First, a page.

The Schrödinger equation for the hydrogen atom in polar coordinates is:

$$ -\frac{\hbar^2}{2\mu}\left[\frac{1}{r^2}\frac{\partial}{\partial r}\left(r^2\frac{\partial \psi}{\partial r}\right) + \frac{1}{r^2\sin{\theta}}\frac{\partial}{\partial \theta}\left(\sin{\theta}\frac{\partial\psi}{\partial\theta}\right)+\frac{1}{r^2\sin^2{\theta}}\frac{\partial^2\psi}{\partial \phi^2}\right]-\frac{Ze^2}{4\pi\epsilon_0 r}\psi=E\psi $$

Which can be written as::

$$\frac{1}{r^2}\frac{\partial}{\partial r}\left(r^2\frac{\partial\psi}{\partial r}\right)+\frac{1}{r^2\sin\theta}\frac{\partial}{\partial\theta}\left(\sin\theta\frac{\partial\psi}{\partial\theta}\right)+\frac{1}{r^2\sin^2\theta}\frac{\partial^2\psi}{\partial\phi^2}+\frac{2\mu}{\hbar^2}\left(E+\frac{Ze^2}{4\pi\epsilon_0r}\right)\psi=0 $$

Using the separation of variables, we assume a product solution of a radial and an angular function:

$$\psi(r,\theta,\phi)=R(r)\cdot Y(\theta,\phi).$$

Since $Y$ does not depend on $r$, we can put it in front of the radial derivative:

$$\frac{\partial\psi}{\partial r}=\frac{\partial}{\partial r}RY=Y\frac{{\rm d}R}{{\rm d}r},$$

and, similarly, $R$ does not depend on the angular variables. Thus replace $\psi$ and the differentials:

$$\frac{Y}{r^2}\frac{\rm d}{{\rm d}r}\left(r^2\frac{{\rm d}R}{{\rm d}r}\right)+\frac{R}{r^2\sin\theta}\frac{\partial}{\partial\theta}\left(\sin\theta\frac{\partial Y}{\partial\theta}\right)+\frac{R}{r^2\sin^2\theta}\frac{\partial^2Y}{\partial\phi^2}+\frac{2\mu}{\hbar^2}\left(E+\frac{Ze^2}{4\pi\epsilon_0r}\right)RY=0. $$

Multiply by $r^2$ and divide by $RY$ to separate the radial and angular terms:

$$\bbox[pink]{\frac{1}{R}\frac{\rm d}{{\rm d}r}\left(r^2\frac{{\rm d}R}{{\rm d}r}\right)}+\bbox[lightblue]{\frac{1}{Y\sin\theta}\frac{\partial}{\partial\theta}\left(\sin\theta\frac{\partial Y}{\partial\theta}\right)+\frac{1}{Y\sin^2\theta}\frac{\partial^2Y}{\partial\phi^2}}+\bbox[pink]{\frac{2\mu r^2}{\hbar^2}\left(E+\frac{Ze^2}{4\pi\epsilon_0r}\right)}=0$$

The first and fourth terms depend on $r$ only, the middle terms depend on the angles only. They can only balance each other for all points in space if the radial and angular terms are the same constants but with opposite signs.

Therefore, we can separate into a radial equation:

$$\bbox[pink]{\frac{\rm d}{{\rm d}r}\left(r^2\frac{{\rm d}R}{{\rm d}r}\right)+\frac{2\mu r^2}{\hbar^2}\left(E+\frac{Ze^2}{4\pi\epsilon_0r}\right)R}-AR=0$$

and an angular equation:

$$\bbox[lightblue]{\frac{1}{\sin\theta}\frac{\partial}{\partial\theta}\left(\sin\theta\frac{\partial Y}{\partial\theta}\right)+\frac{1}{\sin^2\theta}\frac{\partial^2Y}{\partial\phi^2}}+AY=0,$$

where $A$ is the separation constant.

That's how it's done. Now maybe it's because it's almost two in the night that I don't get it, but why should $A$ be the same everywhere (or any time)? Can't $A$ depend on the three polar variables (and one time coordinate), so it's not a constant but a function of the three (four) variables, $A(\rho,\psi,\theta,(t))$? In that case, the last two equations will still hold and the two terms will still balance each other out in all points of space (and time). I must have overlooked something, but what?? Maybe this is more a math question, but the context is the hydrogen atom.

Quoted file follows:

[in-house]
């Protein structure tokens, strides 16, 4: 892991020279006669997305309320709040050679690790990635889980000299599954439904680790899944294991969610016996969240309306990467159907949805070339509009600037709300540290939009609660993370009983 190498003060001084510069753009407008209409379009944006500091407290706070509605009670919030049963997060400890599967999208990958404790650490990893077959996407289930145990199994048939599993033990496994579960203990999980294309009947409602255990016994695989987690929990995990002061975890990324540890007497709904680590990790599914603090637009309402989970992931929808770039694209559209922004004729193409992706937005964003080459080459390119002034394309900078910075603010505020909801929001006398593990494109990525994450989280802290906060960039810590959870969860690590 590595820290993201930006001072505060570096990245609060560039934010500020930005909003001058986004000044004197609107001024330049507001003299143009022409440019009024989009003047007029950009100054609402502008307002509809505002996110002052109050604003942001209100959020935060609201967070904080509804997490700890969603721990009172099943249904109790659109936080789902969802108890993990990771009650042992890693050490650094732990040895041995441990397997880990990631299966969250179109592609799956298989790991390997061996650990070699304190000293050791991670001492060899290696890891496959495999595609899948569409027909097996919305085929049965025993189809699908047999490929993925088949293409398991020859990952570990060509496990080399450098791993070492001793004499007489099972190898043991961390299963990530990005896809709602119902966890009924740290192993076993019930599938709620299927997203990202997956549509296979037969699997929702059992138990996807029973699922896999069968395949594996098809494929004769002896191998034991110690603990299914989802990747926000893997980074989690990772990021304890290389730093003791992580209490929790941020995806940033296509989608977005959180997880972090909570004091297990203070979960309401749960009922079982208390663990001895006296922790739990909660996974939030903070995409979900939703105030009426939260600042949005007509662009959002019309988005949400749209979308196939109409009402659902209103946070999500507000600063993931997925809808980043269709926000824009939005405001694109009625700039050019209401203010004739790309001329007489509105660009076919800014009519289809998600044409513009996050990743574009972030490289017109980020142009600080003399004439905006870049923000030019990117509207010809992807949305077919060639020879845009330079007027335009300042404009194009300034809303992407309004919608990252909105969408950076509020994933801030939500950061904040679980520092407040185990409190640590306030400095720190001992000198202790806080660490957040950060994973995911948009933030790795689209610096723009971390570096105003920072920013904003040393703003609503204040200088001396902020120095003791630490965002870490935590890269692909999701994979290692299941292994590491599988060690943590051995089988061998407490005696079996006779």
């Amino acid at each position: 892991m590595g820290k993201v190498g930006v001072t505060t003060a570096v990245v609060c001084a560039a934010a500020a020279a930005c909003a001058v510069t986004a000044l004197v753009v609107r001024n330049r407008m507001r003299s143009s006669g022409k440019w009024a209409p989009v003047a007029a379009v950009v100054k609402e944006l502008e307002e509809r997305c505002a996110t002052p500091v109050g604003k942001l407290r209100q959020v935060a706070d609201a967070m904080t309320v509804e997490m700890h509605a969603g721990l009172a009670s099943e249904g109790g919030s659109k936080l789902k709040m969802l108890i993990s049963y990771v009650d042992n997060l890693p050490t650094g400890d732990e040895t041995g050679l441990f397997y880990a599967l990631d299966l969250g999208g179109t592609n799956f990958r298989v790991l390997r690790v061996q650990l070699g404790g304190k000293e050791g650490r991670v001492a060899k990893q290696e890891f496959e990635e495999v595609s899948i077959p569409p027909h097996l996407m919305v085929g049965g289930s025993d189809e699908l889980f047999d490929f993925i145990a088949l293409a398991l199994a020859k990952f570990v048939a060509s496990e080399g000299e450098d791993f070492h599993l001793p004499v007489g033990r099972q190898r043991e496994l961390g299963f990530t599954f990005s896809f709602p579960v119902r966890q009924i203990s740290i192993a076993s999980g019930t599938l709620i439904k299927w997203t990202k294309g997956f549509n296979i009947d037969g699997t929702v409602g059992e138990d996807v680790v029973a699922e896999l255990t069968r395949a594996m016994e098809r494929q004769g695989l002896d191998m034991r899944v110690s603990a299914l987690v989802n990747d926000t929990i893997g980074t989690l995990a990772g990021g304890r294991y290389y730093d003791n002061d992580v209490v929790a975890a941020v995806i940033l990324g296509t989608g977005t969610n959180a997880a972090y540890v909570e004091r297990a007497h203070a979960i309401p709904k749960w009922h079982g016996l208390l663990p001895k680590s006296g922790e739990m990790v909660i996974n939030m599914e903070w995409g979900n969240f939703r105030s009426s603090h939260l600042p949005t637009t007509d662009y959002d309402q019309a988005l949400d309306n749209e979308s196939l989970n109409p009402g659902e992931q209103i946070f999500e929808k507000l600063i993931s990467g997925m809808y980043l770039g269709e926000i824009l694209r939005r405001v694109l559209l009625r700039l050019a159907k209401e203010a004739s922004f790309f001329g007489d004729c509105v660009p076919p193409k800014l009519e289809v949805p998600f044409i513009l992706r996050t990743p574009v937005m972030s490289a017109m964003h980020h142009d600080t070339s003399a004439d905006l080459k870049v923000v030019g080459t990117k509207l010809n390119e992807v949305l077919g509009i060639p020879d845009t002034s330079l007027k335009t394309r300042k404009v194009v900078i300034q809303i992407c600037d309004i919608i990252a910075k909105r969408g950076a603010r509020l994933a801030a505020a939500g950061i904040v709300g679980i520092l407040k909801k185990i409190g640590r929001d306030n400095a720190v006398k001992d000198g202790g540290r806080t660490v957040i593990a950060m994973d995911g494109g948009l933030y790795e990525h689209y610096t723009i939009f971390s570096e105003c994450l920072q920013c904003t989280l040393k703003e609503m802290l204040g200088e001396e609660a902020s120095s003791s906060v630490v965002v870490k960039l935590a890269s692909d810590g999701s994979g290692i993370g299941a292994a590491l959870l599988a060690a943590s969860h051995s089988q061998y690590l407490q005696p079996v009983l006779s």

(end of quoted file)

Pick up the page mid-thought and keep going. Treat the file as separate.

• 1
    $\begingroup$ Note that the use of separation constants is not some bizarre feature of QM: the method of separation of variables is used on linear PDEs in general. Important examples are (classical) wave equation, diffusion equation and heat (Fourier) equation. The $\text{H}$ TISE is just a rather hard case... $\endgroup$
    – Gert
    Mar 19 at 12:58
  • 1
    $\begingroup$ And the TISE is itself the result of variable separating out time from the TDSE. $\endgroup$
    – Gert
    Mar 19 at 13:15

By rearranging the first highlighted equation to:

$$ \bbox[pink]{\frac{1}{R}\frac{\rm d}{{\rm d}r}\left(r^2\frac{{\rm d}R}{{\rm d}r}\right)}+\bbox[pink]{\frac{2\mu r^2}{\hbar^2}\left(E+\frac{Ze^2}{4\pi\epsilon_0r}\right)}= -\,\bbox[lightblue]{\frac{1}{Y\sin\theta}\frac{\partial}{\partial\theta}\left(\sin\theta\frac{\partial Y}{\partial\theta}\right)+\frac{1}{Y\sin^2\theta}\frac{\partial^2Y}{\partial\phi^2}} \quad , $$

you see that while the left-hand side only depends on $r$ (i.e. is a function of $r$ only), the right-hand side only depends on $\theta$ and $\phi$ (i.e. is a function of $\theta$ and $\phi$ only). So changing $r$ cannot lead to a change of the right-hand side and a change of $\theta$ or $\phi$ cannot lead to a change of the left-hand side. Consequently, both terms must be constant - with respect to $\theta$, $\phi$ and $r$. If $A$ would depend on either $r$ or $\theta$ or $\phi$ (or on all variables), then a change in e.g. $r$ would lead to a change of the right-hand side of the equation, which is not possible.

  • $\begingroup$ Of course! +1 and accepted! $\endgroup$ Mar 19 at 10:08
  • 1
    $\begingroup$ It's worth noting that when using separation of variables in general, this very argument is ubiquitous and very useful. $\endgroup$
    – noah
    Mar 19 at 10:10
  • $\begingroup$ Yes, thank you for pointing that out @noah. $\endgroup$
    – Jakob
    Mar 19 at 10:11
  • $\begingroup$ What about time dependence? $\endgroup$ Mar 19 at 11:22
  • $\begingroup$ Well, as you solve the time-independent Schrödinger equation, you made a seperation ansatz already: The solution of the time-dependent Schrödinger equation (for your example) is given by $\Psi(r,\theta,\phi,t) = \psi(r,\theta,\phi)\, \chi(t) = R(r) \, Y(\theta,\phi)\, \chi(t)$. Does this answer your question? $\endgroup$
    – Jakob
    Mar 19 at 11:36

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